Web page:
Wednesday, January 21, 2009

Death stalks me like a secret lover

Death stalks me like a secret lover

whom I cannot reveal

to anyone

I dread his intrusion into my thoughts

Yet seek him out compulsively

to know where he is at all times

to assure myself he is not here

not now

not yet

My counselor tells me

Never say never

Never say always

Never deal in absolutes

Never can know at all times

Yet Death will resolutely be absolute

when he comes into our pleasant country

and my beloved leaves for longer than a season

I will wonder

Where shall I live now

How will I know what year it is

When will sleep gather me into its arms

How will I be Me anymore

I’m told

Time is the true physician

It heals everything

I used to know that truism

until it stopped being true

when Death came into your country.

Monday, January 19, 2009

Counting and Colorblindness

People of Color often engage in an activity known as "Counting." When we are in large groups of people, whether it's attending a Broadway play at the civic auditorium or as I found myself this past weekend, in a group of over 400 church people listening to author Richard Rohr, we "count" the number of obviously non-White faces in the crowd. For the record, I did not see another obviously non-White person at Rohr's presentation.

One’s identity is acquired and continues to be experienced, reinterpreted and lived out within a context – the context of our early childhoods and family lives where we learn who “our people” are, the context of our education and larger society in which we meet the world around us, and the context of the places where we live, work, shop, play and worship where we experience how the world views and treats us. Part of my identity within The Episcopal Church is being one of a very few non-White and even fewer Asian faces here in Colorado. I don’t attribute any judgment or value to this phenomenon; it is simply fact.

The fact of being one of a few or the only of your kind in a group can be received and experienced very differently from person to person. The treatment of the few or the only by the larger group of people who consider themselves to be “the same” in ways such as skin color, ethnicity or cultural heritage ranges from indifference to kindness to discrimination to scapegoating. How one of the few or the only reacts to her or his treatment also varies, depending on personal character, ego strength, love of family, community support, mental and physical health, and faith in God. Different people respond differently in what appear to be similar situations. Sometimes it’s as simple a variant as what day it is. People of Color are individuals and not monolithic within their cultural groups. I can no more speak for all Asian people than a White person can speak for all White people.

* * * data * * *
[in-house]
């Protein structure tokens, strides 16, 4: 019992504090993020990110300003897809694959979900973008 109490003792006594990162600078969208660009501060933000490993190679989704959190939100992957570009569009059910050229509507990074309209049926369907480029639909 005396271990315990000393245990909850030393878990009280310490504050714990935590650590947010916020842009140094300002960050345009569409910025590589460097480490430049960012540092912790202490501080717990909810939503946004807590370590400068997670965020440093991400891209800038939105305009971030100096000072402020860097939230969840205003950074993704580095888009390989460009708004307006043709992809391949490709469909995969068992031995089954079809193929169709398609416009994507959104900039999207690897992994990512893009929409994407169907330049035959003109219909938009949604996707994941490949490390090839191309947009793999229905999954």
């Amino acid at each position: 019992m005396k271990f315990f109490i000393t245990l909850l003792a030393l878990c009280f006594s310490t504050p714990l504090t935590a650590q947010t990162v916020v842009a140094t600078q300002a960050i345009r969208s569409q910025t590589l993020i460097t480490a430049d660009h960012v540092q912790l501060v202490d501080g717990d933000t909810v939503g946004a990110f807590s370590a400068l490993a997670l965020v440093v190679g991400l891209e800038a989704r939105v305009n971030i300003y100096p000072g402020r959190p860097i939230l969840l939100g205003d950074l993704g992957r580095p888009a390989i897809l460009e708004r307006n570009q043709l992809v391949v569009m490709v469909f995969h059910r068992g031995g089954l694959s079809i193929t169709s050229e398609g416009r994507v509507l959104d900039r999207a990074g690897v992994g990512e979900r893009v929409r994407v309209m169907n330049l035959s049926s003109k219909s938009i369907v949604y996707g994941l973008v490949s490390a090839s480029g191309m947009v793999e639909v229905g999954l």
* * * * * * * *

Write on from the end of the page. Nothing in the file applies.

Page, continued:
A fellow parishioner who also attended the conference this weekend told me on Sunday that she didn’t see colors, that she saw and treated everyone “the same.” This is known as being colorblind, which at first might seem to reflect a benign attitude, but is actually a denial of the gift of our differences that make us individuals, each created in God’s image. God is so immense and beyond our comprehension that only small measures of who God is can be contained in any single human being. If we do not see and acknowledge the differences, the individual characteristics of God manifested in each person, then we have failed to see and appreciate the person as he or she is.

Only part of my identity is being a Person of Color. There are many other parts of who I am that also define me, such as mother, wife, daughter, sister, writer, teacher, trainer, volunteer, friend, colleague, neighbor, poet, administrator, banker, marketer. Actually, I think of myself in terms of mother, wife, writer, teacher, much more often than in terms of “Person of Color.” Why, then, you ask, do I and other People of Color engage in “Counting”? “Counting” is a form of seeking the face of God that is your own face in the faces of others. When we deconstruct the attendance demographics of something like this weekend’s Richard Rohr conference, we note that registration and attendance were by self-selection, since the conference was fairly widely advertised. Yet, in many cases, people attended because they were invited by a friend from church, and the vast majority of our churches are mostly White in membership. “Counting” is about acknowledging the reality in which we live that marginalizes People of Color and being intentional in how we live into our Christian commitment to “Love our neighbor as ourself” – to be inclusive in actuality as well as in principle.